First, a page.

1. The minute you feel overwhelmed, stop. Don’t make any important decisions. Don’t take on any more change. (I wrote this post about overwhelm.)
  2. Dig deep into your feelings of overwhelm. When did they start? What triggered them?
  3. Dig deep into what triggered them. Was your behaviour behind it? Was someone else’s reaction to you behind it?
  4. Accept what happened (the trigger). This doesn’t mean you have to be happy about what happened. You just have to accept that it did actually happen. And then you have to acknowledge any feelings that you may have about it, and allow yourself to express them, when you are somewhere safe and secure. That may involve punching pillows, if one of your feelings is anger. Or crying until you have no more tears, if one of your feelings is grief or sadness. Fully expressed feelings dissipate. Unexpressed feelings get stronger and stronger, until one day, they erupt uncontrollably.
  5. Let the trigger incident go. Like acceptance, letting go is an important behaviour to understand and adopt. And, like acceptance, it’s a hard behaviour to understand and adopt! Letting go of something or someone doesn’t mean that you are OK with the situation or person. It just means that you are letting go of the control ALL of this has over you. It’s not an angry notion. I like to think of letting go as releasing something/someone into a flow of love, and respectfully keeping your distance. Practice really does make perfect, and it’s well worth the effort.
  6. Know exactly what you have to get done. Make a detailed list of everything that was causing you to feel overwhelmed. This is your TO DO list.
  7. Prioritise what you have to do. Review all items on your TO DO list, and prioritize them according to their importance. I like to have three categories: Must Do, Maybe Do and Nice To Do.
  8. Do your Must Dos every day. You should start to notice you feel better about yourself after successfully ticking off these for a few days.
  9. Add your Maybe Dos to your weekly routine. Do this whenever you’re feeling in a good place, with some energy to spare.
  10. Add your Nice To Dos to your monthly routine. By the time you have the energy to get to these, your self-confidence and self-esteem will be much healthier.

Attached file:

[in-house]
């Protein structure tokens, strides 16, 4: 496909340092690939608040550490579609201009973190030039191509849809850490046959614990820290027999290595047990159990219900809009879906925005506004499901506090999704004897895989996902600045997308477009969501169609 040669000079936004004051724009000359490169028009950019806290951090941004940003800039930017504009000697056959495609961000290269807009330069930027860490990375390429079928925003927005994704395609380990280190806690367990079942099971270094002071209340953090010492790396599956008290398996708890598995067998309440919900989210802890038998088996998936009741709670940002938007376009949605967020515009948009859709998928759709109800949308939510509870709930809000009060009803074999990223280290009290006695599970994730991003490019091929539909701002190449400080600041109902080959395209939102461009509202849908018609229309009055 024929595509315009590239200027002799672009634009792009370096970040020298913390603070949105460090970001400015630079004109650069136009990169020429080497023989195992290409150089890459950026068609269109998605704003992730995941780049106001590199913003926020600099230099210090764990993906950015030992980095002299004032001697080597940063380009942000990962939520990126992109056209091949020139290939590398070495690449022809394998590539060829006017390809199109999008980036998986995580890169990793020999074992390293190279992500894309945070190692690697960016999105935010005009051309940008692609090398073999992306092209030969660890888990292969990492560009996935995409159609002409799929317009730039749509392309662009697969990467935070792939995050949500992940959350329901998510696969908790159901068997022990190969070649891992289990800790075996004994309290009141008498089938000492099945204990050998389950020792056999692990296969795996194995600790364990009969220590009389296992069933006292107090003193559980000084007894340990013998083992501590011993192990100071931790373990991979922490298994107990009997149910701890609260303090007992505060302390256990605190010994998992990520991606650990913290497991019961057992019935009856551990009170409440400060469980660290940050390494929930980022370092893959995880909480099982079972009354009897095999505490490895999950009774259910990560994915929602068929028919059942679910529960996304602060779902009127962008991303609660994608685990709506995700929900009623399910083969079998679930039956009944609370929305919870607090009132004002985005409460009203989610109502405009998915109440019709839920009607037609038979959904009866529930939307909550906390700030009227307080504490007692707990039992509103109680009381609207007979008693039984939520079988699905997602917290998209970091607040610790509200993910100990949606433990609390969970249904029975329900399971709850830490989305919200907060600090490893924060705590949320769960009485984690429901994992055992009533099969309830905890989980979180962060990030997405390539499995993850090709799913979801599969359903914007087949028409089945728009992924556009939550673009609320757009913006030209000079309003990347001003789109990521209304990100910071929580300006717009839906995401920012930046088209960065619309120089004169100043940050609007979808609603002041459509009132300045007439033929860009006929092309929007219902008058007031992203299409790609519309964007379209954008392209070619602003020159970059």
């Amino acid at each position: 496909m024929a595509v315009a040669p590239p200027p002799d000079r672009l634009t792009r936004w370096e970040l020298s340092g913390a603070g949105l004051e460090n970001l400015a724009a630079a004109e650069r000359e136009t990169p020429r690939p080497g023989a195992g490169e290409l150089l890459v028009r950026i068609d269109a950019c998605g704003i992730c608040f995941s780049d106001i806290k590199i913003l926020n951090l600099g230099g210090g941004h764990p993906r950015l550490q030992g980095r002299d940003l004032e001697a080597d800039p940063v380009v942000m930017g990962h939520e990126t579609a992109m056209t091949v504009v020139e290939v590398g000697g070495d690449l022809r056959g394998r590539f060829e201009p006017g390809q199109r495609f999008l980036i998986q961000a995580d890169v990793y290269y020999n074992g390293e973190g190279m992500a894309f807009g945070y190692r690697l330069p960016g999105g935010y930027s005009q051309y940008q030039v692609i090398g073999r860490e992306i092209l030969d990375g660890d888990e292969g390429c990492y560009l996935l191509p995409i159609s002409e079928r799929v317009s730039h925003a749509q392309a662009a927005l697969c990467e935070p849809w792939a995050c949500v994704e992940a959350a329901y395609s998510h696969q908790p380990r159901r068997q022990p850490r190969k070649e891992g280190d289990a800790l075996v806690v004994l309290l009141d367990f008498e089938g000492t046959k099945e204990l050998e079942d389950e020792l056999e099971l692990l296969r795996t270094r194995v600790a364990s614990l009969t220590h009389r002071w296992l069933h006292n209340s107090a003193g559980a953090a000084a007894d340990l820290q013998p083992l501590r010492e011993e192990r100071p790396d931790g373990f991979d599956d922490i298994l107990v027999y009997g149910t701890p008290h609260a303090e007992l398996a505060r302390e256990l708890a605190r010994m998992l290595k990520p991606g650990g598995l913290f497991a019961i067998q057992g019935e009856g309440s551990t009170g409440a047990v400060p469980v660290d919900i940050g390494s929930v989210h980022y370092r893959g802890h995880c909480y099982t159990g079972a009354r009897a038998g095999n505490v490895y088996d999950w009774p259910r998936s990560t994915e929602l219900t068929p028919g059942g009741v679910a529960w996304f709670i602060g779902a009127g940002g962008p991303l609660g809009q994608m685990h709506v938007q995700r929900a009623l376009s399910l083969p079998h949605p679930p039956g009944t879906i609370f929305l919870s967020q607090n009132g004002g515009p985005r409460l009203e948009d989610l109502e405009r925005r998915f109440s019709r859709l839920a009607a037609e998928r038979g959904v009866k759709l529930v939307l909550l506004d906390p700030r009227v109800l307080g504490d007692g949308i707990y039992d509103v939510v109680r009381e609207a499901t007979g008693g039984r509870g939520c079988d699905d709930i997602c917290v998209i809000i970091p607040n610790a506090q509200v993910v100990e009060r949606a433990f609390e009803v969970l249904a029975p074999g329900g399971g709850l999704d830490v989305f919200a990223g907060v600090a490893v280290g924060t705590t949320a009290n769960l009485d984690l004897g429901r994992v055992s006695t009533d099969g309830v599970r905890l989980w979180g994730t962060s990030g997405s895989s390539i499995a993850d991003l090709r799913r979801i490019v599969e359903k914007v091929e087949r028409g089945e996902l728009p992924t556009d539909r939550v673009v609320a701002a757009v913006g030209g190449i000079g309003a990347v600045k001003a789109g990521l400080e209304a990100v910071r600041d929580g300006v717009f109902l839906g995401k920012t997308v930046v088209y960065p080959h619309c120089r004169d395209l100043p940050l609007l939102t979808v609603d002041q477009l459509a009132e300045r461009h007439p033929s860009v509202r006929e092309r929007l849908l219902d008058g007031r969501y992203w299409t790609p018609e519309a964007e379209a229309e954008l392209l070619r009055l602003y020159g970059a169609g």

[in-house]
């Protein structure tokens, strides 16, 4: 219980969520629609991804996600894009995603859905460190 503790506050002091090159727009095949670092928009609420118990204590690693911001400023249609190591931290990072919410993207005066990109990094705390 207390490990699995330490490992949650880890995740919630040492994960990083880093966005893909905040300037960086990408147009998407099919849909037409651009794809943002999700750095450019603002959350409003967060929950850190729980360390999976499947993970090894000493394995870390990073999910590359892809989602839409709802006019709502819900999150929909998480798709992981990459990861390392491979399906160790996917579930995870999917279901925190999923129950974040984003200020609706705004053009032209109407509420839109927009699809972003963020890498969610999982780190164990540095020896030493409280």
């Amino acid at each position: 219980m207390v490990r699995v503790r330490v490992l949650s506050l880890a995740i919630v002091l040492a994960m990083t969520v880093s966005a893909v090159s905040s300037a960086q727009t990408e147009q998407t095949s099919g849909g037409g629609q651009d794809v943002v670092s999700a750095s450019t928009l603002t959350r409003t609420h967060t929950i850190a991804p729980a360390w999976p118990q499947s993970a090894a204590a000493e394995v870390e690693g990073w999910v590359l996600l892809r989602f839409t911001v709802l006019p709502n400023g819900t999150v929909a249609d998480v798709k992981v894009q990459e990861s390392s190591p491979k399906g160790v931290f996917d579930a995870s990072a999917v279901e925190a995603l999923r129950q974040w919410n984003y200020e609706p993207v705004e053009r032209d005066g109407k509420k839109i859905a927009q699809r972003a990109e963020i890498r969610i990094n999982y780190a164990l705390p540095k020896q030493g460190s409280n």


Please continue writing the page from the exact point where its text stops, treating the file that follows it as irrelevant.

The sense of self-reliance that goes with self-confidence is essential to our ability to function, day in, day out. The sense of self-worth that goes with self-esteem is essential to our happiness.

Let’s make nurturing these in ourselves our top priority! Because without them, we are no good to ourselves or others.

 

Sarah Blick is a very tall, dog-loving, morning person. She loves to be in the great outdoors, to write, to eat well, to be active and healthy, to make her own household and personal care products, and to listen to indie music. She’s an ENFP (Myers-Briggs) and a Rockstar (Fascination Advantage).

 

action-http://agingdisgracefullywell.com-sarah-blick

How to take action when life hits us hard

When we’re in a bad place, we have a choice.

We can distract ourselves to lessen the pain. Temporarily.

Or we can take action to alleviate the pain. Permanently.

Most of us choose to distract ourselves. In a shopping mall, with shiny new things we don’t need. With food, usually unhealthy salty and sugary snacks. With drink, whatever takes our fancy. With drugs, ‘legal’ and otherwise. With work, the longer the hours, the better. With sex, not intimacy.

I used to be a master of self-distraction. Work was my chosen poison. I would take on complex projects with impossible deadlines and bury myself in them. The more hours I spent at and on work, the fewer there were left to do anything other than eat and sleep.

This approach worked for me for years… until, one winter’s day, I imploded. There was simply no more space inside me to bury the pain. I knew I had to make a decision.

I could either choose to distract myself more effectively and deeply (drugs and booze, anyone?).

Or I could choose to start alleviating the pain.

I chose the latter. I knew this was my only real choice if I wanted to be healthy and happy. Which I did.

I looked at EVERY aspect of my life to see what needed to change to get to the root cause of the pain.

I took action, and started to make the changes in my life that needed to be made.

I found my path out of the pain. And continue to work on it, every day.

Here are some things that have helped me and others work through our pain.

  • Find solace in nature. Nature just allows you to be, with no judgement and no expectations. It gives unconditionally. There is such peace to be found in nature that it can only help you to find the peace within you. Nature is the gift that keeps on giving.